Astroturf Lobbying is on the Way Out
The tune and tone has changed dramatically in Washington. There is a new and unprecedented government interest in collaboration, building consensus and public involvement. And this doesn’t appear to be astroturf lobbying. (Synthetic grassroots movements manufactured for a fee.) President Obama is showing a commitment to citizen participation, transparency and openness, beyond what we’ve seen in recent memory.
· The first new blog at WhiteHouse.gov (posted at 12:01pm on January 20, 2009) was about a renewal in communication, transparency and participation. www.whitehouse.gov
· The White House has opened an Office of Public Liaison & Intergovernmental Affairs (OPL-IGA) to be “… through which everyone can participate and inform the work of the President…. stimulating honest dialogue and ensuring that America’s citizens and their elected officials have a government that works effectively for them and with them. To bring new voices to the table, build relationships with constituents… through the meaningful engagement of citizens and their elected officials by the federal government.” www.whitehouse.gov
The directive also calls for “… within 120 days …recommendations for an Open Government Directive … that instructs departments and agencies to take specific actions implementing the principles… in this memorandum.” (
The intent is obviously for more information, better decision-making and citizen involvement. Will this trickle down to the states, counties and municipalities? With the money and rules coming from the top, it has to. Smart people will need to (re)learn and adapt to this new way of working and getting things done. You’ll find more information at the bottom of this page to help you make this transition.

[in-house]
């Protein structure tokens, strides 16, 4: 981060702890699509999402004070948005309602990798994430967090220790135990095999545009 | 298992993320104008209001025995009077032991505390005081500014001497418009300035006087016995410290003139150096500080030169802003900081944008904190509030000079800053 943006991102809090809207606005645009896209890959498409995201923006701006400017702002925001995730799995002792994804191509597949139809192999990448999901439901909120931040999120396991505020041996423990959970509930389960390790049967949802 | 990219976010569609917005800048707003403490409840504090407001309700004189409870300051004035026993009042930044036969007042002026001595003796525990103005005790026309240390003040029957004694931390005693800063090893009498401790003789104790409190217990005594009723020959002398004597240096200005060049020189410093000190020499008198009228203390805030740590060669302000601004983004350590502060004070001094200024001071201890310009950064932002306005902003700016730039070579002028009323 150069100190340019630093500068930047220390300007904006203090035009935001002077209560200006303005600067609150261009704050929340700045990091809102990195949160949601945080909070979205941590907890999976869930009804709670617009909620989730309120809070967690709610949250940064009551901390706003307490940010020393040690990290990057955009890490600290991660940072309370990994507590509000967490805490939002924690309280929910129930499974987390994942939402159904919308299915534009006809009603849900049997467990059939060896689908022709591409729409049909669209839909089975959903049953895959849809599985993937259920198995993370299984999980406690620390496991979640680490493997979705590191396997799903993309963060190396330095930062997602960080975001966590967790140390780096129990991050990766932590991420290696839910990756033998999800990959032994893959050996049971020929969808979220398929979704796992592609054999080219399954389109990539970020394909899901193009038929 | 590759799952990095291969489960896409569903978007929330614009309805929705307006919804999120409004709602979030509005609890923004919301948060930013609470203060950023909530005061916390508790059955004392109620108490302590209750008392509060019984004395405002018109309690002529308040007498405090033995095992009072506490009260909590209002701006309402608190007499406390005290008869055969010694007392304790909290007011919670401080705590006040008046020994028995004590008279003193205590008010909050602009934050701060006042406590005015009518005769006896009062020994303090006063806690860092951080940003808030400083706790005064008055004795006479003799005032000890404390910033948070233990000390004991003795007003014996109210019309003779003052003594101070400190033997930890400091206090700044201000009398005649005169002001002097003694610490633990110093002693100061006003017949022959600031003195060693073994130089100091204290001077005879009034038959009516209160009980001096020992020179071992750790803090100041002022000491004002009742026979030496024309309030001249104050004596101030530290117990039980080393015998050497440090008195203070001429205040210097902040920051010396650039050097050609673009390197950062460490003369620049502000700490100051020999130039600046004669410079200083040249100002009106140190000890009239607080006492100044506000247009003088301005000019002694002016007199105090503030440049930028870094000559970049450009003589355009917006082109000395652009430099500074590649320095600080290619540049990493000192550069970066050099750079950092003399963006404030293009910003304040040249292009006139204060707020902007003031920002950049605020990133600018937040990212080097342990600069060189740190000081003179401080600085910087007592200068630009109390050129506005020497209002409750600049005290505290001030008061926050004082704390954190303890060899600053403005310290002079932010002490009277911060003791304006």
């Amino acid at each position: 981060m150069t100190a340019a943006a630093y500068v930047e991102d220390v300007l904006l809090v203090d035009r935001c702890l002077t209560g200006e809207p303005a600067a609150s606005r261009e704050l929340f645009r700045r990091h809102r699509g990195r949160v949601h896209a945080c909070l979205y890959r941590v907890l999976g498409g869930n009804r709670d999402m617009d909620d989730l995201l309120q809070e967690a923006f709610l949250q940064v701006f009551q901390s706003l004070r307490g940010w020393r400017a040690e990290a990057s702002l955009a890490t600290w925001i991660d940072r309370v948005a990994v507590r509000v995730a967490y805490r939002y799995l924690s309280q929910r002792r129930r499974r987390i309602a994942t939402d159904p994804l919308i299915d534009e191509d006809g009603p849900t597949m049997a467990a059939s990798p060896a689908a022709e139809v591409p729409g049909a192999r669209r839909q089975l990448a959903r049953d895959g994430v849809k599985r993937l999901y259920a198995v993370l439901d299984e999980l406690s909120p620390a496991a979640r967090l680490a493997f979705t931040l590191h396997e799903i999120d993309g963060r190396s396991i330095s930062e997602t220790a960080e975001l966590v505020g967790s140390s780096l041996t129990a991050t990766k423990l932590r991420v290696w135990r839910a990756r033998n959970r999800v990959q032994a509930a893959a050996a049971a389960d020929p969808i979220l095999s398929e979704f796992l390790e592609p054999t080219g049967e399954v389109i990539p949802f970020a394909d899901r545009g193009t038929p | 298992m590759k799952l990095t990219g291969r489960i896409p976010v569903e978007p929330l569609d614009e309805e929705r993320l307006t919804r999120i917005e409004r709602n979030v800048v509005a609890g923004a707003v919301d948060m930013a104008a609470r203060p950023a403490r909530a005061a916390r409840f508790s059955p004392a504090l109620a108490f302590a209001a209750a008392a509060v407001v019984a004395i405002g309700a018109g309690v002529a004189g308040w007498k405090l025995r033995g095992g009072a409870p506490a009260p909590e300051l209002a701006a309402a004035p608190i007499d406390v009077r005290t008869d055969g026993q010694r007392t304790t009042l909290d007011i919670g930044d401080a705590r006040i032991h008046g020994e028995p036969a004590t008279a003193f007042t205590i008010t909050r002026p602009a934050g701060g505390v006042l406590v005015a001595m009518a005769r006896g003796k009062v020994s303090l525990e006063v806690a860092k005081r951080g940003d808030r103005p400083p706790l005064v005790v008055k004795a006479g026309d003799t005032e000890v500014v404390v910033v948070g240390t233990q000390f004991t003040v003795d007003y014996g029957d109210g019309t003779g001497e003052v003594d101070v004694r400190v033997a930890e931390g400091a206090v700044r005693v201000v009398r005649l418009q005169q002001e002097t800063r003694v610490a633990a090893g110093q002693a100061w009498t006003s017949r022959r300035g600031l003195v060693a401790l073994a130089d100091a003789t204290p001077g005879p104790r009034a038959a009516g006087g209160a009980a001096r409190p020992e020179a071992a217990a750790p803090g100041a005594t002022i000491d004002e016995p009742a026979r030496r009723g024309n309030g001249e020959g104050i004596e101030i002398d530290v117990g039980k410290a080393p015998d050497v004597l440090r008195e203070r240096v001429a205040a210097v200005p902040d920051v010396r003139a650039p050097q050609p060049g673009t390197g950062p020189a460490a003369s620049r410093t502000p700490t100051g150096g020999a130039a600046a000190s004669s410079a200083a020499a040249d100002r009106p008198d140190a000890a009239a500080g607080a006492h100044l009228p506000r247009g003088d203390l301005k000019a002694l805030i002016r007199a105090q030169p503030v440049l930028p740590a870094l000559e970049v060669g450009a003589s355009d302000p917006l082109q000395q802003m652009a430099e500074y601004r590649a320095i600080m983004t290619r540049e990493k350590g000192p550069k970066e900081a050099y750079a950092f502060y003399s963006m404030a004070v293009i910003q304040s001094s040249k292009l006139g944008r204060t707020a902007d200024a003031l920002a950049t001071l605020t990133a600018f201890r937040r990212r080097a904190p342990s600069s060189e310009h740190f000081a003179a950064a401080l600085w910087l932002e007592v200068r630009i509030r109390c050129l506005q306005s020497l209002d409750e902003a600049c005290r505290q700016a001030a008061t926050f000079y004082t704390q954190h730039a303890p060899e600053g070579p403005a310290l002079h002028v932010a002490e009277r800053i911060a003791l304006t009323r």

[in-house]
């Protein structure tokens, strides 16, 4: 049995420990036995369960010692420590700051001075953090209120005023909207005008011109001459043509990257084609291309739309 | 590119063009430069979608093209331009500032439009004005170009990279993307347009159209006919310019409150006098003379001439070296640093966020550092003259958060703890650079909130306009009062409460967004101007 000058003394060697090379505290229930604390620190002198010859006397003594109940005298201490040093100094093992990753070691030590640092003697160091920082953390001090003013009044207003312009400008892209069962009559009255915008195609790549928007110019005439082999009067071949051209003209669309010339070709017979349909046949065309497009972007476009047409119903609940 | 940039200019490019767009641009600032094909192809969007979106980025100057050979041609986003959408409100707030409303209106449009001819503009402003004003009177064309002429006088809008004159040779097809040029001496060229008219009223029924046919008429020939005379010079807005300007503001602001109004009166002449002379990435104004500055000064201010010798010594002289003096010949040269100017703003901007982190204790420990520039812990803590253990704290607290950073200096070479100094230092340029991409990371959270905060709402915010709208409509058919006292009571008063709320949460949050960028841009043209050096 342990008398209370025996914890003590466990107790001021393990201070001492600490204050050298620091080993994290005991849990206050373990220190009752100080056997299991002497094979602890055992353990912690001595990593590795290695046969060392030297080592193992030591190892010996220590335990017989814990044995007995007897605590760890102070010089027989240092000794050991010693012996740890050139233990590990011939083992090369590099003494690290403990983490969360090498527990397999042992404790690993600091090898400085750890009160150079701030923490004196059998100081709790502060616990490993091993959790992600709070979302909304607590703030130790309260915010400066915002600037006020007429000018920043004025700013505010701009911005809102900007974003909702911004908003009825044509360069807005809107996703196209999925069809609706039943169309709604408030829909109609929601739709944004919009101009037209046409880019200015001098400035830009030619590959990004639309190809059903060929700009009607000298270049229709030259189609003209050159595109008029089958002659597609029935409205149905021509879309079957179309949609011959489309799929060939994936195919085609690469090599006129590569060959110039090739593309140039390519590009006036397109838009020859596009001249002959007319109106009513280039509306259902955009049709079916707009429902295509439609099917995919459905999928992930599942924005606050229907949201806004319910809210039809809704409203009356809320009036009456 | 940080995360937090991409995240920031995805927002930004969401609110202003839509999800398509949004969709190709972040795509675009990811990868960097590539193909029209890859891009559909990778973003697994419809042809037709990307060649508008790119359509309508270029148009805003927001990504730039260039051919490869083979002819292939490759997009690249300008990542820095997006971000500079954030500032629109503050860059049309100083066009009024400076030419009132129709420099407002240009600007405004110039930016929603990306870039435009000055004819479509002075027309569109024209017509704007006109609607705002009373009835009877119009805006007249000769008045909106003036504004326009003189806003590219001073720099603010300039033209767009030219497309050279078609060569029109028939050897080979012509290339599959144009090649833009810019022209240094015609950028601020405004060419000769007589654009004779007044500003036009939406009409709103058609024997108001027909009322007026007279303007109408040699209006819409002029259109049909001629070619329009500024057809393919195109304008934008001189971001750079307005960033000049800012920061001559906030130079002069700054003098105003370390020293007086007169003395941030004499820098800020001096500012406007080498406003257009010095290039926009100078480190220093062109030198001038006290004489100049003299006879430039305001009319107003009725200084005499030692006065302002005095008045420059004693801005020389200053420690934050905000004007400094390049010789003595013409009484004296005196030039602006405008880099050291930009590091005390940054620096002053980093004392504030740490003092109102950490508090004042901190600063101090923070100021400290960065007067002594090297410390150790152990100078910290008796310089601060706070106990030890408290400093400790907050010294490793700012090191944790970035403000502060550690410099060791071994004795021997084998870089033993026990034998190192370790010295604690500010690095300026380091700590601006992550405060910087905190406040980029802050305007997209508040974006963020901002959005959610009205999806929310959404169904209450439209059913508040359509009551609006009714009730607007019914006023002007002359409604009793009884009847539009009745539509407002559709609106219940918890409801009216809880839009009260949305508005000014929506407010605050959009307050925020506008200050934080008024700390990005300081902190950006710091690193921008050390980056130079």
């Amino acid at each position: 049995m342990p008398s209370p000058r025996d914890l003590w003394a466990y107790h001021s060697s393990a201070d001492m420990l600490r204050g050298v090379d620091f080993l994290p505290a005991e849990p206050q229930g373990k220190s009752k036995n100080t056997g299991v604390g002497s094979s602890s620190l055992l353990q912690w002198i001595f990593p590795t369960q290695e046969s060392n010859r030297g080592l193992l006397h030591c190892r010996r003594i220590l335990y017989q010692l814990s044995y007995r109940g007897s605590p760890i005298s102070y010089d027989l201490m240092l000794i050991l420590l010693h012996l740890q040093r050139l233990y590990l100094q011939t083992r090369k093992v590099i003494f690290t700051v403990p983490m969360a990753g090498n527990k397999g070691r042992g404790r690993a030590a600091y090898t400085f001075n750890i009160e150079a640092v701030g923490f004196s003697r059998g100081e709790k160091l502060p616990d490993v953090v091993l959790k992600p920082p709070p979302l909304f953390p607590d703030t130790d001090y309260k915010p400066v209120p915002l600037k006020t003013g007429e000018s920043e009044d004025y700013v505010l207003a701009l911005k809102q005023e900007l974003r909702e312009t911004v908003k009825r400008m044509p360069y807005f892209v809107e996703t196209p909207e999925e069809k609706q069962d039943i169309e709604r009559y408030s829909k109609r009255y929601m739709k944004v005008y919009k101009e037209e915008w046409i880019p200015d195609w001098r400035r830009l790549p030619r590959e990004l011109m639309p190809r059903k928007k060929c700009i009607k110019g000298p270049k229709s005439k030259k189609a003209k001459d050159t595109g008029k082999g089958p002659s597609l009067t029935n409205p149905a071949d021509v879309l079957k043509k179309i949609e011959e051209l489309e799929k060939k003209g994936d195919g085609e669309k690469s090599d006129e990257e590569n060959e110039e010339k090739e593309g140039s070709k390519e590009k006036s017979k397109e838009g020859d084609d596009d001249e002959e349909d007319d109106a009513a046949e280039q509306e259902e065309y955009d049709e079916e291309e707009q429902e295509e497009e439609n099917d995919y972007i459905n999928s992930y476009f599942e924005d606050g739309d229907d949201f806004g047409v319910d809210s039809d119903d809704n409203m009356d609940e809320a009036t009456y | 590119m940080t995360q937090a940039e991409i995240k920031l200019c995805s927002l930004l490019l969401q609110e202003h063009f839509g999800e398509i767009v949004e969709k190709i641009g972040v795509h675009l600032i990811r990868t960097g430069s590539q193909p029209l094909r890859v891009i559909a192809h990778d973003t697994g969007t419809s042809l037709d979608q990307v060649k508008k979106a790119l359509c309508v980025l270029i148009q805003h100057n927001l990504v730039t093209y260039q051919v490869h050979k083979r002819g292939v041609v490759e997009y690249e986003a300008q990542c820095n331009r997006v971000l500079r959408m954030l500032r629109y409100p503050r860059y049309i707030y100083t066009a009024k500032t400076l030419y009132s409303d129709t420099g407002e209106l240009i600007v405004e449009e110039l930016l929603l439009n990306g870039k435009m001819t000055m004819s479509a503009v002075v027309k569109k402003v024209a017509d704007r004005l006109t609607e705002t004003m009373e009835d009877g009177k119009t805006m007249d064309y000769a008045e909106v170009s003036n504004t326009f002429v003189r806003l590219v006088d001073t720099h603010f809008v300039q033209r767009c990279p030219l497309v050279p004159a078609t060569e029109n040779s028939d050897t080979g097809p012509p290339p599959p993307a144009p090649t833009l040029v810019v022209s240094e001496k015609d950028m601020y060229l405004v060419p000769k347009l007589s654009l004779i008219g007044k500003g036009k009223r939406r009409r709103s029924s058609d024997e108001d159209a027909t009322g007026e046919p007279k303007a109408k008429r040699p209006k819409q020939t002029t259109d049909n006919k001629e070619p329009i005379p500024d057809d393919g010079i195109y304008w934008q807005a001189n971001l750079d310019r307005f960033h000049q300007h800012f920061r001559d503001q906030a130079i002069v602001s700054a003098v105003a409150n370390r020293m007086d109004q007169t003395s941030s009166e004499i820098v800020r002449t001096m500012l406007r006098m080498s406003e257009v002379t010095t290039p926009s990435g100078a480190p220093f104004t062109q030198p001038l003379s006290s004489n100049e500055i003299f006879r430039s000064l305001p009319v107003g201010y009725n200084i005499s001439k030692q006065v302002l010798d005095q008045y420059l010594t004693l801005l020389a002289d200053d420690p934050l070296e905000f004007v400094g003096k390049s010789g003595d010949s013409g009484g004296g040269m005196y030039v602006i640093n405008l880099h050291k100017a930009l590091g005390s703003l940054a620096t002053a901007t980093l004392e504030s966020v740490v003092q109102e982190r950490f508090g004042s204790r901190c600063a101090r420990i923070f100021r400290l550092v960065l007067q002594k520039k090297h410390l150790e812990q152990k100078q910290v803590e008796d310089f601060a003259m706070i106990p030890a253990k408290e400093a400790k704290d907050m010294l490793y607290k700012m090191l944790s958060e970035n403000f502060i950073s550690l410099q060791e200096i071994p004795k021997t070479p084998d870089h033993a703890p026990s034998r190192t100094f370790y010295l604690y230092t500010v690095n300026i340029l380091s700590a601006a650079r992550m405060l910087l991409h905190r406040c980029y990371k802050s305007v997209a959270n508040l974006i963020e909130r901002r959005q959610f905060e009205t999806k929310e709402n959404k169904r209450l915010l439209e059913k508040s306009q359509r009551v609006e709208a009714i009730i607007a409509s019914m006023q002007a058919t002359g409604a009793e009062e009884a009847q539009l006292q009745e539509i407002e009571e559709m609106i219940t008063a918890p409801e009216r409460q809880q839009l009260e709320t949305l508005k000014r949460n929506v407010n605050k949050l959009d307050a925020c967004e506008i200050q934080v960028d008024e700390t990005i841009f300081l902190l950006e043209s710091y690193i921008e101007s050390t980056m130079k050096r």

And I’ve Decided to Stop Burning Trash in my Barbeque Grill
A recent newspaper story was touting the “greening” of a group of businesses, gushing about their security guards who were now patrolling in “electric golf carts” — apparently they have just been invented. Another business had actually gone to the extreme of placing receptacles so that customers could “recycle” their empty water bottles. It may be this kind of cutting edge, investigative journalism that helps explain the pending loss of yet another big city daily newspaper.
The environment is suddenly the new Baby on Board sign. Green-washing won’t cut it now. The level of attention being paid to the issue is terrific for publicity and maintaining a high profile but dangerous when the fad fades and it loses its importance. The only way out of our problems – whatever they may be – is when real people pay attention, demand actual changes to behavior and laws, and we accept our individual role and personal responsibility. Fluff won’t fix anything.
Ways Social Media Will Change in 2009